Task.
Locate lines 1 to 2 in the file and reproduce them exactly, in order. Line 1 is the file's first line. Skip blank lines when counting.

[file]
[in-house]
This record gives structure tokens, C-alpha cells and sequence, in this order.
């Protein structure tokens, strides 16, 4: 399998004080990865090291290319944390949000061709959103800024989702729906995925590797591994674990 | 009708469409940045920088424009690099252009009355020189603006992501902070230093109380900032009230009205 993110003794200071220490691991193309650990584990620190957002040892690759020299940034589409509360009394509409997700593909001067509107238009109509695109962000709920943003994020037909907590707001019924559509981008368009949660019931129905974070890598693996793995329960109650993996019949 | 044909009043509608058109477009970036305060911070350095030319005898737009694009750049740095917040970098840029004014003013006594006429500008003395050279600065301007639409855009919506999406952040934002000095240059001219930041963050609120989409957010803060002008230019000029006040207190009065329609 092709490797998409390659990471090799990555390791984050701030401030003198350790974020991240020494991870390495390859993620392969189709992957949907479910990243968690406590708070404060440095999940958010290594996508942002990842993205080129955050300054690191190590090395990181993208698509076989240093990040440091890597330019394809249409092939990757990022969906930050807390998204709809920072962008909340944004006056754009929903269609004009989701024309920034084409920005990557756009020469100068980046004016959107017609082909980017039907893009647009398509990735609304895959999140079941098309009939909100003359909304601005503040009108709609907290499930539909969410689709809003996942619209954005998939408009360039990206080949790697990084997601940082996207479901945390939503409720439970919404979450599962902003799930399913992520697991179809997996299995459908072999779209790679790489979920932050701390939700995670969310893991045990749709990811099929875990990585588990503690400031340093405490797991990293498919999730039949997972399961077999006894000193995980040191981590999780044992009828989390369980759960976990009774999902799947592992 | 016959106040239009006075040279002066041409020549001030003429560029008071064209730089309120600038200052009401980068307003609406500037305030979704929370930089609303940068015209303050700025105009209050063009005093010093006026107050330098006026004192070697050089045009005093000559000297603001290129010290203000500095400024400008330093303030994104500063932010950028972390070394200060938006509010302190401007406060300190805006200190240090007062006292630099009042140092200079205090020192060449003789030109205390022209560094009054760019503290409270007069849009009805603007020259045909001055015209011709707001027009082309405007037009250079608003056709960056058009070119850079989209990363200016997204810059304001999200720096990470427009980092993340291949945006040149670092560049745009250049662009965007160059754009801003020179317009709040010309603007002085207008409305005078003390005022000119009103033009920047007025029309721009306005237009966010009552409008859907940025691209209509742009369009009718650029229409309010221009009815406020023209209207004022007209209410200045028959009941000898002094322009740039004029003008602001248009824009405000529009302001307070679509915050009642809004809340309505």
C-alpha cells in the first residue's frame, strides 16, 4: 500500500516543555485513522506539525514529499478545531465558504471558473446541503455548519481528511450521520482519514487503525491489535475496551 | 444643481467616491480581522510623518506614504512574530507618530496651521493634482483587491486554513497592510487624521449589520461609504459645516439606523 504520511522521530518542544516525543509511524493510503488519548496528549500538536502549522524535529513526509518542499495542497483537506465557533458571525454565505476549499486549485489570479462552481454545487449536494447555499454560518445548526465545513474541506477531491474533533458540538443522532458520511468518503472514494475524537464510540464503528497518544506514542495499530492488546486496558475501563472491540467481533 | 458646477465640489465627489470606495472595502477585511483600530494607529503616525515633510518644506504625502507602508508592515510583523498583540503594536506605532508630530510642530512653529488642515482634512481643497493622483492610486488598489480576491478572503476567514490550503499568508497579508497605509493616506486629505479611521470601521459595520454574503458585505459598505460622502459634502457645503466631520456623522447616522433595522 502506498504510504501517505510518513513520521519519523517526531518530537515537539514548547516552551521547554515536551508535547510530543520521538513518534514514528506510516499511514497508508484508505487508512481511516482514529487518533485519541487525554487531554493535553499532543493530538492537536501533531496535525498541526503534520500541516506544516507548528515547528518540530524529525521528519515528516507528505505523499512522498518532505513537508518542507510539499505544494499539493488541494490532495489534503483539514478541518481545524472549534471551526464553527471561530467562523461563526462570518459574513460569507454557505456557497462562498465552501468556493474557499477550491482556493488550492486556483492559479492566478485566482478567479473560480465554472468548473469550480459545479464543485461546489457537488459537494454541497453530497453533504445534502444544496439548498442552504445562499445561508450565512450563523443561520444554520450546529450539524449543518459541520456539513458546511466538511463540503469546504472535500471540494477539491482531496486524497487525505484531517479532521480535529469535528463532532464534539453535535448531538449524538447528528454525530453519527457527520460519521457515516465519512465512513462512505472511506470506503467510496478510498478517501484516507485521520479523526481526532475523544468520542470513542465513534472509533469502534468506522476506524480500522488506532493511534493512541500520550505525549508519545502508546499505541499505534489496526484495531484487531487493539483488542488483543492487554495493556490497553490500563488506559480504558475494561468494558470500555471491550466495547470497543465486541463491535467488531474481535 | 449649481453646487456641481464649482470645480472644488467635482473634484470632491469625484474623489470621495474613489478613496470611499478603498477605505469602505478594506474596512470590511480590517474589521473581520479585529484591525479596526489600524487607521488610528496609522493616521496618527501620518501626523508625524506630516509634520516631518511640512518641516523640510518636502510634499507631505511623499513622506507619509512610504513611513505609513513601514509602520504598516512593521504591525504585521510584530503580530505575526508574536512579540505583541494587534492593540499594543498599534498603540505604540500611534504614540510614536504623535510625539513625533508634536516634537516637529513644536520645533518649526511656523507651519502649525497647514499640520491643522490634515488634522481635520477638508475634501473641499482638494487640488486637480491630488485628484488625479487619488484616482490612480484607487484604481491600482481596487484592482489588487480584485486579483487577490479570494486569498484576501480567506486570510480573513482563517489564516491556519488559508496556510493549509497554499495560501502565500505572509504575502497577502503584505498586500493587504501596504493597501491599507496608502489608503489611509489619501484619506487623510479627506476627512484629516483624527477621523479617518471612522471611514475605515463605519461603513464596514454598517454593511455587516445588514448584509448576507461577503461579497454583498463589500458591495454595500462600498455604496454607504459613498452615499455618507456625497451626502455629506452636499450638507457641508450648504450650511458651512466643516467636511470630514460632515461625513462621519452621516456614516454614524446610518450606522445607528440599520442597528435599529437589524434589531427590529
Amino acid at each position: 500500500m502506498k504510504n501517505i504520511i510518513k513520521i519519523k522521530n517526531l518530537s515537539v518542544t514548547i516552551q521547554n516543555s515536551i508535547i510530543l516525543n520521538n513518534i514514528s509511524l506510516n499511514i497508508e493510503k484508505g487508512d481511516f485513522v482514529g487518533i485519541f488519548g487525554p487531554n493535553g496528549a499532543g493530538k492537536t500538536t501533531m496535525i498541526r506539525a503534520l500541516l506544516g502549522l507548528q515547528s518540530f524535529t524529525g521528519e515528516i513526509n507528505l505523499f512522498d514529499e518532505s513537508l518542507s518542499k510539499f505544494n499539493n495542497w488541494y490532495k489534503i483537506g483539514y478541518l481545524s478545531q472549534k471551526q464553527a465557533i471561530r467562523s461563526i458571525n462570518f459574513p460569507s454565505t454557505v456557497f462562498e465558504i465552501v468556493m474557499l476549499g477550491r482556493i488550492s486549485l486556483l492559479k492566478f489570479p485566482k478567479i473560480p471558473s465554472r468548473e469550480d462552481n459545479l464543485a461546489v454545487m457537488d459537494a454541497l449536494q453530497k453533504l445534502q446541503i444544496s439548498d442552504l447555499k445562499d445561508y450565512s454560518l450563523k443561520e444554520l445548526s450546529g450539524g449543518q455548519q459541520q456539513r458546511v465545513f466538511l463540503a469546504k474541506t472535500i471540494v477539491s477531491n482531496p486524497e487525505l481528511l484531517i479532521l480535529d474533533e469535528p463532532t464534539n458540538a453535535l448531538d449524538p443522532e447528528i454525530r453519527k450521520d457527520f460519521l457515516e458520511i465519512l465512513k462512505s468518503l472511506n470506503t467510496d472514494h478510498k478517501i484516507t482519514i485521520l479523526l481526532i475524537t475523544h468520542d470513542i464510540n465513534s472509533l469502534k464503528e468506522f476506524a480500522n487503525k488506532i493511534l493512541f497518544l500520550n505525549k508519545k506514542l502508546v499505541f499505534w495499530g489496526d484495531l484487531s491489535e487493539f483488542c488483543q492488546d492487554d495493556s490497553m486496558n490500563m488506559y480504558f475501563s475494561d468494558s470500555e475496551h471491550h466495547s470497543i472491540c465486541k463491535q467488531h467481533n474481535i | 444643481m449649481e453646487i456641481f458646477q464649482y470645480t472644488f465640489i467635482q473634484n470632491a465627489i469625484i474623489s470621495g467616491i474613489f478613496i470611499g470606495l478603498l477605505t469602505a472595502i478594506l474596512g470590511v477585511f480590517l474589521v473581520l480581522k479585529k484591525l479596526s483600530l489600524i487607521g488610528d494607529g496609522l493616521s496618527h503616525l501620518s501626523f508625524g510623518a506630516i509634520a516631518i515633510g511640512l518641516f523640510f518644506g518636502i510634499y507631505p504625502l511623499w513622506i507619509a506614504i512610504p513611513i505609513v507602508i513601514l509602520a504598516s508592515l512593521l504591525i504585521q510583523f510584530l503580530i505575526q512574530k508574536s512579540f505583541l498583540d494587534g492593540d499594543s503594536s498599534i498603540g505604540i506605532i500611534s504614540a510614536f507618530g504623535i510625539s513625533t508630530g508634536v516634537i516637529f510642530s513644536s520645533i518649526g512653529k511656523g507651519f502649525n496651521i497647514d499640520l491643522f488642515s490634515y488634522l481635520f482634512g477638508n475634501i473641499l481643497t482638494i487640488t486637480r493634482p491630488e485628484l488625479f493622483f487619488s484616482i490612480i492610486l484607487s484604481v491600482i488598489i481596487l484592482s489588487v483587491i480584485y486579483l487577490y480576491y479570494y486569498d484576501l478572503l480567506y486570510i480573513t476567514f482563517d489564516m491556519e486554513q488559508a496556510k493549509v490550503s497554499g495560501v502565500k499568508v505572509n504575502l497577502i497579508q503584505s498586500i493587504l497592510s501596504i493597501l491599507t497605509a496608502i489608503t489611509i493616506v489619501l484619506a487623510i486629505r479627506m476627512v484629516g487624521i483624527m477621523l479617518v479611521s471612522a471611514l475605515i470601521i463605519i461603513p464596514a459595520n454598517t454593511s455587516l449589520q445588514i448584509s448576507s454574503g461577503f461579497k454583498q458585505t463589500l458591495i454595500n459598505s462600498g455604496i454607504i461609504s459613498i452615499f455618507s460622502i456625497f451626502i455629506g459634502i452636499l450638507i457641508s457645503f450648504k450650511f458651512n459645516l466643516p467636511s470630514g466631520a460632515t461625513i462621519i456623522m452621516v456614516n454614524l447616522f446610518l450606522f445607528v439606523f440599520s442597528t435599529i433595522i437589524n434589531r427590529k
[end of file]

[in-house]
This record gives structure tokens, C-alpha cells and sequence, in this order.